I wrote this op-ed back in July, but I think it still holds true today… regardless of the results of the November election, there’s still a lot of hard work that needs to be done to improve healthcare quality and reduce costs (these actually go hand in hand). This work needs to be done locally, but the methods and outcomes need to be shared so every hospital and health system can improve as much as possible.
The original piece:
Even with this week’s Supreme Court ruling that upheld most provisions of the 2010 law, hospitals and health systems around the country will have to continue, if not accelerate, their improvement efforts that started well before the passage of the Patient Protection and Affordable Care Act. These practical changes, driven by proven systems engineering and management principles, often referred to as “Lean thinking,” will continue making care safer and less expensive, regardless of what happens in our nation’s capital.
For example, Denver Health, the city’s public safety net hospital, has used the Lean methodology, based on the famed Toyota Production System, to reduce costs by more than $135 million since 2006. By getting staff members involved in process improvement projects, quality has improved, as Denver Health ranks first in patient survival rates among academic medical centers.
Outside of hospitals, Group Health Cooperative, a Washington-based health insurer and care provider, will continue its “patient centered medical home” (PCMH) efforts that are reducing costs while improving the quality of care. Better coordination and communication, along with increased preventive care, has led to a 29% reduction in emergency room visits and 6% fewer hospitalizations for these patients.
Group Health reports that the quality of care is higher, patients have better experiences, and fewer clinicians are burned out. With Group Health’s efficiency improvements, the average patient visit is actually longer with PCMH, going from 20 to 30 minutes. Using Lean methods to reduce waste in the clinicians’ day means they can dedicate more time to patient care instead of searching for missing information, equipment, and supplies.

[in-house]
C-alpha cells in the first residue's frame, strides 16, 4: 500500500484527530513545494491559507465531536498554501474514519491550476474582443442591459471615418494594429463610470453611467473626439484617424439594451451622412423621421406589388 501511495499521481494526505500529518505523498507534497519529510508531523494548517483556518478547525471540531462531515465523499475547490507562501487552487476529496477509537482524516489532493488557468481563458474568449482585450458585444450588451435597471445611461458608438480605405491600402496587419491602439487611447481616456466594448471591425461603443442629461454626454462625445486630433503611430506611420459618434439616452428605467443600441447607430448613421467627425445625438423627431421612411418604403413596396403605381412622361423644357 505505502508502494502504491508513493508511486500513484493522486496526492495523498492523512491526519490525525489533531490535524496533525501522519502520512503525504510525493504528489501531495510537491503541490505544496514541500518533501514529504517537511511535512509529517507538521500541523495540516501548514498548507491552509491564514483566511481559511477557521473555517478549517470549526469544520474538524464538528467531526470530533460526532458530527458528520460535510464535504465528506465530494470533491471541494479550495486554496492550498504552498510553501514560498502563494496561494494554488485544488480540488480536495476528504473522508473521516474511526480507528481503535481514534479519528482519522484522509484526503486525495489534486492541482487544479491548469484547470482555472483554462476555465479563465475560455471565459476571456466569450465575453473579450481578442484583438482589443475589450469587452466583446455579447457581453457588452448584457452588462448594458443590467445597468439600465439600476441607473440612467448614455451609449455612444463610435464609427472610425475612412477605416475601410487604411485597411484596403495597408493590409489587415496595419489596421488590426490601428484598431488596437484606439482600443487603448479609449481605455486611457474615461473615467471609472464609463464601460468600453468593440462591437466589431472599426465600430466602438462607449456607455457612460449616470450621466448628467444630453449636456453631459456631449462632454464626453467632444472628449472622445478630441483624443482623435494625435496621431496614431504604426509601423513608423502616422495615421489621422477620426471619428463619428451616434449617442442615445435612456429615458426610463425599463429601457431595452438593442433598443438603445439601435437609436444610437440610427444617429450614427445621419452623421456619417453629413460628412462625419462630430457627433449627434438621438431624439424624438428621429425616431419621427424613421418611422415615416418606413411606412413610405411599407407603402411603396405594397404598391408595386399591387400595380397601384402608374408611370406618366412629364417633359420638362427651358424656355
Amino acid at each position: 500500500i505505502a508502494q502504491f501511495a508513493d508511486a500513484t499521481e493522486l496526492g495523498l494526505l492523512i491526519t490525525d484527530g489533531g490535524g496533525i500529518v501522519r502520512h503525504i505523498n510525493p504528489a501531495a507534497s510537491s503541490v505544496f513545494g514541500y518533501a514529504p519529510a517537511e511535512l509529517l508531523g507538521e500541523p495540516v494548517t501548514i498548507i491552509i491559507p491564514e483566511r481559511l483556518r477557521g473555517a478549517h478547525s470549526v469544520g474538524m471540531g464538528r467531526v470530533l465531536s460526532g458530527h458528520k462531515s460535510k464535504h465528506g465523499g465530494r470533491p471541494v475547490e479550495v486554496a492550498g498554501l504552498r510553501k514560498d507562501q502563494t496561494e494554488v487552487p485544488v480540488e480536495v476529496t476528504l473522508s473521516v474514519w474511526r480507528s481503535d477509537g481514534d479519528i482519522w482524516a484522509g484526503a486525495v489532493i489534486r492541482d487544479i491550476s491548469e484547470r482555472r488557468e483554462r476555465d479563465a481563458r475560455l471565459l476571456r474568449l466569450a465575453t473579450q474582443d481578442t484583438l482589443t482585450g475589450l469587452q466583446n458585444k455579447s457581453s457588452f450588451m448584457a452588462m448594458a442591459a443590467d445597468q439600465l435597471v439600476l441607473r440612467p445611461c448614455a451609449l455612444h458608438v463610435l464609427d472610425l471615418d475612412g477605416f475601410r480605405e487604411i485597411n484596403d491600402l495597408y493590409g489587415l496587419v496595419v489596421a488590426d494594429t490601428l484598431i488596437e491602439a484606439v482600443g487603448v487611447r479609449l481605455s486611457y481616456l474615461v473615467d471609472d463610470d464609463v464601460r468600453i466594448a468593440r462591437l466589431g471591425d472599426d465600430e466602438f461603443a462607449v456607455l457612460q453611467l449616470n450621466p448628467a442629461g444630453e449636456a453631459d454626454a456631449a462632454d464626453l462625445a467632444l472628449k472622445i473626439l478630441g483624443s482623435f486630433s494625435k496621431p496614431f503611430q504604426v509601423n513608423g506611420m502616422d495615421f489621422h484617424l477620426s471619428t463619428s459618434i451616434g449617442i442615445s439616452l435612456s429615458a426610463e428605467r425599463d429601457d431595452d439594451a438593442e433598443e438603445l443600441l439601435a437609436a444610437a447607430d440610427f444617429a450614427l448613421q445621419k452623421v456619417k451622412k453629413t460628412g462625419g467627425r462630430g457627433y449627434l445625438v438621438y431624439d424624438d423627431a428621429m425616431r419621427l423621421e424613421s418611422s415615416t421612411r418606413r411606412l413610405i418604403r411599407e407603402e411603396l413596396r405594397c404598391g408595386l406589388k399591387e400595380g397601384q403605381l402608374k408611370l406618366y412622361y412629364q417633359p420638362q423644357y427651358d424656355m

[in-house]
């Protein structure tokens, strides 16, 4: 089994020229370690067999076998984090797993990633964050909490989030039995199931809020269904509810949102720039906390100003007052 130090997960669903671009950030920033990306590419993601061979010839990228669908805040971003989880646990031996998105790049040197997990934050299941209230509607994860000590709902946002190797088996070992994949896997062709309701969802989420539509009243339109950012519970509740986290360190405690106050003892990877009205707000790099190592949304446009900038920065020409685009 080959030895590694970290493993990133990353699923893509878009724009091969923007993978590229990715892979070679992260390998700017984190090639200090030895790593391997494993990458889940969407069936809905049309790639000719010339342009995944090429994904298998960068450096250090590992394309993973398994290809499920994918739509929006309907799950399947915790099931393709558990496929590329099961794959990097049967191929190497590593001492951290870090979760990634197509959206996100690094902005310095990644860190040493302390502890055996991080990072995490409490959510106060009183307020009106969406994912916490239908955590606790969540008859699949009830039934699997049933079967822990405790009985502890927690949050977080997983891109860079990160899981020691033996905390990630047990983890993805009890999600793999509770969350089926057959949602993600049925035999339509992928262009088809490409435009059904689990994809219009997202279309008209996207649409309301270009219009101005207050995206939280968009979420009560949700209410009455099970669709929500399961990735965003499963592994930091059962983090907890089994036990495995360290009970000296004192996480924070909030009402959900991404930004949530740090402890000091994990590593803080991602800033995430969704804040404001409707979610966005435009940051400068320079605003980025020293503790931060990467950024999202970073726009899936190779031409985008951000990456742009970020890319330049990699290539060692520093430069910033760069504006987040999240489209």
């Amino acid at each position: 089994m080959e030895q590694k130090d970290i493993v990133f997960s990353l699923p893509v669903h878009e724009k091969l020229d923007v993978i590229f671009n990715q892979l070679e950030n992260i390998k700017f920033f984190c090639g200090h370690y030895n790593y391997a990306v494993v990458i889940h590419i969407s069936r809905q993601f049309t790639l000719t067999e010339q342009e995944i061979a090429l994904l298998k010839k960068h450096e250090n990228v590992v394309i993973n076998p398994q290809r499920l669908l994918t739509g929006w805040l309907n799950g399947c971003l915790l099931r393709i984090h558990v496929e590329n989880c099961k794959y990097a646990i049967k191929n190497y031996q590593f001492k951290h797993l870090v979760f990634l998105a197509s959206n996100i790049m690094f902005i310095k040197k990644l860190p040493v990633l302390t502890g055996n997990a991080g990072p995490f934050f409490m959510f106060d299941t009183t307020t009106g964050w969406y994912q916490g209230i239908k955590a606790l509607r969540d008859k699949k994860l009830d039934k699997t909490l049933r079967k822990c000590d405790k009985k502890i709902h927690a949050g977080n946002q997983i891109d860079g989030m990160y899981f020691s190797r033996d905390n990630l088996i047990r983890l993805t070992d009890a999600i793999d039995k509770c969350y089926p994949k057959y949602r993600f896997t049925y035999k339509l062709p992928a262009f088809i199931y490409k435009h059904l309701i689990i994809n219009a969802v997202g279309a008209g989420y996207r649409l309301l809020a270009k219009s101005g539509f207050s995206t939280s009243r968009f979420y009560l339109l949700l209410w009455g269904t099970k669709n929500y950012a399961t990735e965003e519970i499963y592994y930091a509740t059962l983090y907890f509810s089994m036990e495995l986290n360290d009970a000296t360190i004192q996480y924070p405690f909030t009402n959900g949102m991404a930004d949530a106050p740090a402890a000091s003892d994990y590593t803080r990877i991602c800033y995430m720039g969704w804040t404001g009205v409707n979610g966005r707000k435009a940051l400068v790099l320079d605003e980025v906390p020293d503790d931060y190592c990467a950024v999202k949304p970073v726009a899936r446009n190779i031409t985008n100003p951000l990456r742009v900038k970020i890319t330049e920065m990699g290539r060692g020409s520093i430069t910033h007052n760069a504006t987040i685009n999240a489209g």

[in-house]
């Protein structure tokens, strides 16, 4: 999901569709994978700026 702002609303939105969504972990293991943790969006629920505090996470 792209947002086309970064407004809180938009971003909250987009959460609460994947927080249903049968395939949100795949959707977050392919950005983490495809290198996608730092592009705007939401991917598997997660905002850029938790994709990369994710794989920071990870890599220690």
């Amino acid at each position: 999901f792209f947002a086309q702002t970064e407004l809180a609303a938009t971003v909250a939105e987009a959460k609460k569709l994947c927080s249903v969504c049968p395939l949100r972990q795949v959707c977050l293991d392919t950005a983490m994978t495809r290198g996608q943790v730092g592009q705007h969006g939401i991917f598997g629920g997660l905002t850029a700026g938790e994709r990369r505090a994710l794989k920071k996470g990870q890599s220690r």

ThedaCare, a five-hospital health system in Wisconsin, has radically redesigned many of its emergency care and inpatient processes, for the benefit of patients and payers. For patients with chest pain, the “door to balloon” time (from arrival at the emergency room to the clearing of a heart blockage) fell from 90 minutes to just 37 minutes, meaning less heart damage and faster, less-expensive recoveries.
For patients who are admitted, satisfaction increased from 68% to 90% with ThedaCare’s new “collaborative care” hospital methodology, where physicians, nurses, and pharmacists work as a team with a single integrated plan for a patient’s care. The health system has achieved impressive improvements for cardiac bypass surgery patients – reducing post-operative mortality and length of stay, which leads to about 30% lower costs.
ThedaCare has also reduced the average neonatal intensive care unit stay from 30 day to just 16, through better pre-natal care and the more careful scheduling of cesarean births. These improvements clearly benefit mothers and babies and costs for the healthcare system, broadly defined, are reduced greatly. However, due to the current structure of our healthcare payment system, the savings generated by the hard work of ThedaCare’s employees and leaders are captured by the payers – both private and public.
Organizations like Group Health are somewhat unique in that they benefit financially by keeping patients healthy and out of the hospital. They are both the payer and provider of care, so savings in one part of the organization benefits the other. Leading healthcare providers, like ThedaCare, often find their revenue is lower as the result of shorter hospital stays and improved patient care. Even non-profits, like all three organizations cited here, need to have a positive financial return to be able to invest in their futures.
Hospitals and health systems are highly motivated by their mission and their patients’ needs. Future reform efforts need to go beyond ensuring coverage. They must focus on ensuring health systems can be rewarded financially, or at least not be harmed, for doing the right thing – including keeping patients healthy and reducing errors and infections.
ABOUT MARK GRABAN Mark Graban is the author of the Shingo Award-winning book Lean Hospitals: Improving Quality, Patient Safety, and Employee Engagement and the new book Healthcare Kaizen: Engaging Front-Line Staff in Sustainable Continuous Improvements. He is also the founder ofLeanBlog.org and Chief Improvement Officer of KaiNexus, a software startup. With a background in engineering and manufacturing, Graban has worked exclusively in healthcare since 2005 where he applies “lean” and Toyota Production System principles to improve quality of care and patient safety, to improve the customer/patient experience, to help the development of medical professionals and employees, and to help build strong organizations for the long term. For more information, please visitwww.MarkGraban.com.